The Next Steps for Audio.com & Audacity

In this update, we wanted to share our future goals for Audio.com, including a focus on building a creator-first platform.

As audio.com has grown, we’ve realized — through in-depth research and discussions with our community — that many creators are interested in sophisticated cloud tools to help collaborate, sell, manage and distribute their work.

That’s why we’re planning to soon include a cloud-saving feature on audio.com that allows creators to work on Audacity projects that are saved directly to the cloud. This means that by signing in to Audio.com on any device, you can immediately continue working on your Audacity project. This feature will also provide a convenient way to share your projects with others, and get feedback instantly. It’s a first, exciting step in providing a space that enables audiophiles, podcasters and musicians to collaborate together.

Building this kind of capability is complicated, so we’ll soon launch a beta release to let you try it out and provide feedback. We expect to be releasing this Beta in mid-February.

We want to provide the best creator tools and services we can while still growing revenue to invest into our products. And while many audio.com features will remain free, the new cloud storage feature will incur additional costs for our team. So we will offer 5 projects completely free, but charge a small fee for usage beyond this amount.

Audacity will, of course, always remain 100% free and open source.

We’d love to hear your opinions about this, including the kinds of additional tools you think we should build. Thanks for your continued support,

Audacity & audio.com teams

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Im confused, we can already save from audacity to audio.com. Albeit with limited functionality.

What am i missing?

@stevelee The change would be adding support to cloud projects, not just cloud uploads. The difference is similar to MP3 vs AUP3 files - MP3/Share Audio is designed to listen back to the finished product, AUP3/Project cloud storage is for your work-in-progress projects.

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Exactly. You can just press ‘save’ and your work will be synced to the cloud. This also means you’ll be able to revert to previous versions if you lose work.

Got it. Yes useful. Better than cloud backed local drives.

Since you asked … (!)

I loathe so-called “cloud” storage and will never ever use it¹ for anything; so your proposed changes don’t affect me, other than by (IMHO) diverting your development time away from things I’d really like to see changed, to something I’ll never use or want to use.

(¹ The sole exception being the WeTransfer service, for the rare occasions when I have to send someone a file larger than their e-mail service will handle.)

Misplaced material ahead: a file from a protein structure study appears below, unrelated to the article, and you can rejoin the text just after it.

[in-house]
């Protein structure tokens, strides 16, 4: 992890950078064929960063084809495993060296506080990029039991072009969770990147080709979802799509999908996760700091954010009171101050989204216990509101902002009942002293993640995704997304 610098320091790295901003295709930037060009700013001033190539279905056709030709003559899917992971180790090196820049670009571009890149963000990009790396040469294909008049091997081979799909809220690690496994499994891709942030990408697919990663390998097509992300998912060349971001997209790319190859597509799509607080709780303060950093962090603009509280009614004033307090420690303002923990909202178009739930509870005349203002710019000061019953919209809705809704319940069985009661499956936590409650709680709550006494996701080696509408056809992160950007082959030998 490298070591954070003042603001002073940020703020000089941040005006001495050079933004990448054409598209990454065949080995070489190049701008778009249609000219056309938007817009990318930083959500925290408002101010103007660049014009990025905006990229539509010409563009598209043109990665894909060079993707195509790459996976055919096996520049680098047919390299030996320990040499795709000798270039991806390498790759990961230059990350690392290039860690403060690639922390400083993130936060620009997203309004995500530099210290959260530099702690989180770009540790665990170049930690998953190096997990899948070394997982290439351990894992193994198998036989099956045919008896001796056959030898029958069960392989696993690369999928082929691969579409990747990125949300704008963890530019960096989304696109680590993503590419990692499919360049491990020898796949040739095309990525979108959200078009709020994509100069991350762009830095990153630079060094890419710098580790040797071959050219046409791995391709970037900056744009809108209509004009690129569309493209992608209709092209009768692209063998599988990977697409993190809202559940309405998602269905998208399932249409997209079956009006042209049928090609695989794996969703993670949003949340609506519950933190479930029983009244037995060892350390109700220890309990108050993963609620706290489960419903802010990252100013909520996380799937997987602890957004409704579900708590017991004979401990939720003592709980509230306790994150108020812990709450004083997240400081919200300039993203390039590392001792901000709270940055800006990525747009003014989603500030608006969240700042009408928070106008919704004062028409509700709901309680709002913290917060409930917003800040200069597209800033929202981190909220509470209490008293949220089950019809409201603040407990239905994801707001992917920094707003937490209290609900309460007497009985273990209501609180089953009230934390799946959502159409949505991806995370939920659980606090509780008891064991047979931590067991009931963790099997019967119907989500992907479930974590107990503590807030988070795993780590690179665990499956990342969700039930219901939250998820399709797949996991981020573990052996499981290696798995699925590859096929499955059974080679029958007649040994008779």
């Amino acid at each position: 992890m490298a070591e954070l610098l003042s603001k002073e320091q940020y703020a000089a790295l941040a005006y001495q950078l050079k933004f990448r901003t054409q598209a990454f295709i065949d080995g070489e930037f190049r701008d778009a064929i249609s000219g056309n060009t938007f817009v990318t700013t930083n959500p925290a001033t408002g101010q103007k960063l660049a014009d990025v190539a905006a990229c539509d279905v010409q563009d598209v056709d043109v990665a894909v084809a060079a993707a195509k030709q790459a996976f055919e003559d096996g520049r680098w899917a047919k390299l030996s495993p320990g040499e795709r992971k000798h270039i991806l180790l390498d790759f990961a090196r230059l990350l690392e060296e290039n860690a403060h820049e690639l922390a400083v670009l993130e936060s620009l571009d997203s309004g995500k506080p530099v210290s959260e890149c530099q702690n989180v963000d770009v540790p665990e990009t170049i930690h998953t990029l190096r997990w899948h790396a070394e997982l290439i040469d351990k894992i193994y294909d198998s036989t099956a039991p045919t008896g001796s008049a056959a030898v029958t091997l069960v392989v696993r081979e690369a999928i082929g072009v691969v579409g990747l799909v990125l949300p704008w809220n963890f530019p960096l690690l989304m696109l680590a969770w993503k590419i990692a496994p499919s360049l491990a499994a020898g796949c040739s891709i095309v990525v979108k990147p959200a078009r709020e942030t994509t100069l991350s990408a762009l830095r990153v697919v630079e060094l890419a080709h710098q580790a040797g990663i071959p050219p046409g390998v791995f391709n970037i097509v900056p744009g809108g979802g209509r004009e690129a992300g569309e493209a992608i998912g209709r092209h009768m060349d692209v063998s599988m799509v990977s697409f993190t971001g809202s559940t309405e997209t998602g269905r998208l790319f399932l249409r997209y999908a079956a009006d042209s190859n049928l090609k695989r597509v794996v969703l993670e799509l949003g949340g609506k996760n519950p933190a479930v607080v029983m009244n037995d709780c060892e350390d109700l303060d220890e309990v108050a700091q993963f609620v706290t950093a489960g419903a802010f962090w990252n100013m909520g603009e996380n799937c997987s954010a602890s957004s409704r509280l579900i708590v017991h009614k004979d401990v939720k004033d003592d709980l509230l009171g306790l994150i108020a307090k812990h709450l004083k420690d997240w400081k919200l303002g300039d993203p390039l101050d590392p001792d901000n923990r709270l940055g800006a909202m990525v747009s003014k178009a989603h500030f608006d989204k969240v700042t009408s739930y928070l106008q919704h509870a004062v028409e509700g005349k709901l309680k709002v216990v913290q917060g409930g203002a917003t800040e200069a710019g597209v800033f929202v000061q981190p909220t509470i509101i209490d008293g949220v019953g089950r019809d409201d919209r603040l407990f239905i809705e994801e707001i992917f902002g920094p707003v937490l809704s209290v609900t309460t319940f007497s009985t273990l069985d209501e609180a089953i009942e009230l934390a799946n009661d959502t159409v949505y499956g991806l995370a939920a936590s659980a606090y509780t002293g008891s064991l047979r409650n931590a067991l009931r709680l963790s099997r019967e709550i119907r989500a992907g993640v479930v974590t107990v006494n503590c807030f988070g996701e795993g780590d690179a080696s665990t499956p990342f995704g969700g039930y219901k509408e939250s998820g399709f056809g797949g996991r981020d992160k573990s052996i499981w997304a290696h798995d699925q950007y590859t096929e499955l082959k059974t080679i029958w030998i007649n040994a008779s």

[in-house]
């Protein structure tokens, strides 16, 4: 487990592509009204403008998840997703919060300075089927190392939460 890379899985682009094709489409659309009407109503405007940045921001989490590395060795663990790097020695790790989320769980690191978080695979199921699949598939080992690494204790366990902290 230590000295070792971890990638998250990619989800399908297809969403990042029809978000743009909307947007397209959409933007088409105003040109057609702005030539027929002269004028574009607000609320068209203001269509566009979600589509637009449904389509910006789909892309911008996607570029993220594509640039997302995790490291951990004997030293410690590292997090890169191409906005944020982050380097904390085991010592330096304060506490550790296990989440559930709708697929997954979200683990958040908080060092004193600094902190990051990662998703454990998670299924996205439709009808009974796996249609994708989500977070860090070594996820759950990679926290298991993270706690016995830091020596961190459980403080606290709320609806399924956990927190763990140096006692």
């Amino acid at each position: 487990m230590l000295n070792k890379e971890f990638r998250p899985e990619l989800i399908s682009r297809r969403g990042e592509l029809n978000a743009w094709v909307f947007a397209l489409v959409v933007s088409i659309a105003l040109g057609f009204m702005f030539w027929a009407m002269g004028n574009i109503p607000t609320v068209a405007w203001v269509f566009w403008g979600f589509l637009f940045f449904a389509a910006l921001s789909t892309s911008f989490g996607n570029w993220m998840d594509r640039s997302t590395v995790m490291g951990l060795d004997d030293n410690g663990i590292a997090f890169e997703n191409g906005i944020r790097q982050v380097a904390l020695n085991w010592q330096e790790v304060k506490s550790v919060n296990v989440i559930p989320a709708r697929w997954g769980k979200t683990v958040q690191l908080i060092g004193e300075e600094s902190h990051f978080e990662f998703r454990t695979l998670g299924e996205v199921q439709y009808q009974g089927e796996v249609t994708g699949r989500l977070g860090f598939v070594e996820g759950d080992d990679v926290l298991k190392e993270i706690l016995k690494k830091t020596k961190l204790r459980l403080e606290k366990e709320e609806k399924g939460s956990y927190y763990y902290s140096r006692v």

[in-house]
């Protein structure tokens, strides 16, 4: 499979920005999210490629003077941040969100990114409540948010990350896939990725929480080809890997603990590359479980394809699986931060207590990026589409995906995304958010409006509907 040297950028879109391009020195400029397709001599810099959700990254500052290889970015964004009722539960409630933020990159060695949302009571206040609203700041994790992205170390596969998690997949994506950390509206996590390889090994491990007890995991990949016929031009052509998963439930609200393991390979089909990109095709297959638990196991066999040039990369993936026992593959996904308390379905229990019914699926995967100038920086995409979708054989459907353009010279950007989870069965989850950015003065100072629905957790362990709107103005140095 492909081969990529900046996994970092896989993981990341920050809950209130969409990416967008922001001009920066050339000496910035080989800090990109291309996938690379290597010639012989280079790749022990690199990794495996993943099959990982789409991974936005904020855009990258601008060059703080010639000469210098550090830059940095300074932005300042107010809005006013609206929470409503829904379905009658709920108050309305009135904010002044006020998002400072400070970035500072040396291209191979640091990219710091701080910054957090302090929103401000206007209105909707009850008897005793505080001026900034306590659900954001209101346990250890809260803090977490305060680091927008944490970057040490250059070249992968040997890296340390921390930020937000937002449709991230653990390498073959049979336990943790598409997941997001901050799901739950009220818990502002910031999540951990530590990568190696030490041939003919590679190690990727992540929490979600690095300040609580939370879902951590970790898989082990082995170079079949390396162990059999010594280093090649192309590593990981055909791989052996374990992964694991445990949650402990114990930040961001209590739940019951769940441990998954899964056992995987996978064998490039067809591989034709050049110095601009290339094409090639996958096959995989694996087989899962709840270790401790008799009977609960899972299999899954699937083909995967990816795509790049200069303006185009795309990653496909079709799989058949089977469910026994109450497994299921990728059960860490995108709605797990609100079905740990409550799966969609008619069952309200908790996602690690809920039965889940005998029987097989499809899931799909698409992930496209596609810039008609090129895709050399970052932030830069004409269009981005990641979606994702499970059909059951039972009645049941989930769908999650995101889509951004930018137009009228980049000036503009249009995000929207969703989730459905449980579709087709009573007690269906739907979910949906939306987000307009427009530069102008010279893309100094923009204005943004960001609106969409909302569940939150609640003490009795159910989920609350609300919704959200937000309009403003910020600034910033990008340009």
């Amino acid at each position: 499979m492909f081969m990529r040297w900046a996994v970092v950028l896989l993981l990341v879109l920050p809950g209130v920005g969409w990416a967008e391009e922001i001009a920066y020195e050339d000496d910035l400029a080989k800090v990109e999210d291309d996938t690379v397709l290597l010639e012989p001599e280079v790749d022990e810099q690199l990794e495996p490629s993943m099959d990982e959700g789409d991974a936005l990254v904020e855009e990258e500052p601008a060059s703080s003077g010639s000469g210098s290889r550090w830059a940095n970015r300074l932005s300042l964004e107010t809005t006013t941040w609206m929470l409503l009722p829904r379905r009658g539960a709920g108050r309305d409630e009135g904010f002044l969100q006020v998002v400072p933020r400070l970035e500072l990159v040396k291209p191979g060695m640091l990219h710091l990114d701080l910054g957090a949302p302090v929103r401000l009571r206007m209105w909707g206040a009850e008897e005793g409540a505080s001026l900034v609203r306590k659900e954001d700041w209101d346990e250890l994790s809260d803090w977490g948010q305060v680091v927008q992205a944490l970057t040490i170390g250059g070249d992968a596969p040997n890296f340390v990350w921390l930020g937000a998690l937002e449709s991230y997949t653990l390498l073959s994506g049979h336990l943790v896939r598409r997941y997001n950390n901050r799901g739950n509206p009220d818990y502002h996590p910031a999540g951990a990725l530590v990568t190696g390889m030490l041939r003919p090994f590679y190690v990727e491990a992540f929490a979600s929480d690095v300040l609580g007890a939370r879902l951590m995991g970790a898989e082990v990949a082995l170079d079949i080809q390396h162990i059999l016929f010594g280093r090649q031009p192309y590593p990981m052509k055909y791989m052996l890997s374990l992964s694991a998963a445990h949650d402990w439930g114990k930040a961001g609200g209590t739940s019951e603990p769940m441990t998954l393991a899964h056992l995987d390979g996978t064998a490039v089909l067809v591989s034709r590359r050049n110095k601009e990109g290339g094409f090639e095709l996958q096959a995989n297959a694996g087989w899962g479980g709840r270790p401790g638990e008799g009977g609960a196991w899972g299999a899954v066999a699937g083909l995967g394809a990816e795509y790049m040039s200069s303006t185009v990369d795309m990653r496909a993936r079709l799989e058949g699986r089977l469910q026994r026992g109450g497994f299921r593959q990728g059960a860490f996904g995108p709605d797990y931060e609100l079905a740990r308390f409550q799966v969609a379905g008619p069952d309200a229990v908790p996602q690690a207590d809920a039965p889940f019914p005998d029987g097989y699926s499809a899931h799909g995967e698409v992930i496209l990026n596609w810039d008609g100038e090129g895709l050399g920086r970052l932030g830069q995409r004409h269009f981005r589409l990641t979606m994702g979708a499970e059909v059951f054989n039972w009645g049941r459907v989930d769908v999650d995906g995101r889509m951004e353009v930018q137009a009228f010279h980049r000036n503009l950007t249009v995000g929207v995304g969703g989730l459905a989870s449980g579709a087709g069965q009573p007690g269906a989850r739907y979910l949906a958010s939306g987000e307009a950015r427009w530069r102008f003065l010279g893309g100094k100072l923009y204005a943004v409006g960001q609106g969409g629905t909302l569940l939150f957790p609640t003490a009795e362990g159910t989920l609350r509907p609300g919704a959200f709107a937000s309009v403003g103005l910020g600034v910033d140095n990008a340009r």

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To be proactive, it’d be useful if you’d mention, say, your top three things you’d love to see changed. The majority of our team are not working on Cloud stuff and there are a lot of significant improvements we’re introducing over the coming 6 months.

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Hi Audacity,
Thanks for the awesome updates. As a musician in am happy to see these updates. But also as an audio engineer, i am slightly concerned if these changes my make a such a simple yet amazing tool more complex to use.

As an audio engineer i have really found the frequency spectrum and the level measurements, signal generators and other visualizations of audacity very useful.

I think what would be awesome is if we have a creator edition of audacity and a Scientific or engineering focused version of audacity.

Some of the tools that I think is missing or could use some improvement in current audacity version would be a suite of tools to compare 2 audio files more effectively like seen in Adobe Audition.

The ability to see 2 or more frequency spectra on the plot. Calculate the deltas between them. May be some other scientific tools for comparisons of audio signals like detecting glitches in audio or envelope detection, Euclidean distance between 2 signals or some measurement to analyze the similarity between 2 files. I feel the effect’s library in Audacity is so much richer compared the the analysis tools

We’re well aware how diverse Audacity’s userbase is. By the time we’ll get into the deep end of music production tools, we’ll also have workspaces in place. With workspaces, you’ll be able to switch between music, podcast and scientific workflows, and hide tools which aren’t relevant to the current task.

As for the availability of analyzers: Audacity supports Vamp analyzer plugins, many of which you can download here: Vamp Plugins

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@AudacityTeam, OK then, my top three “wants” are: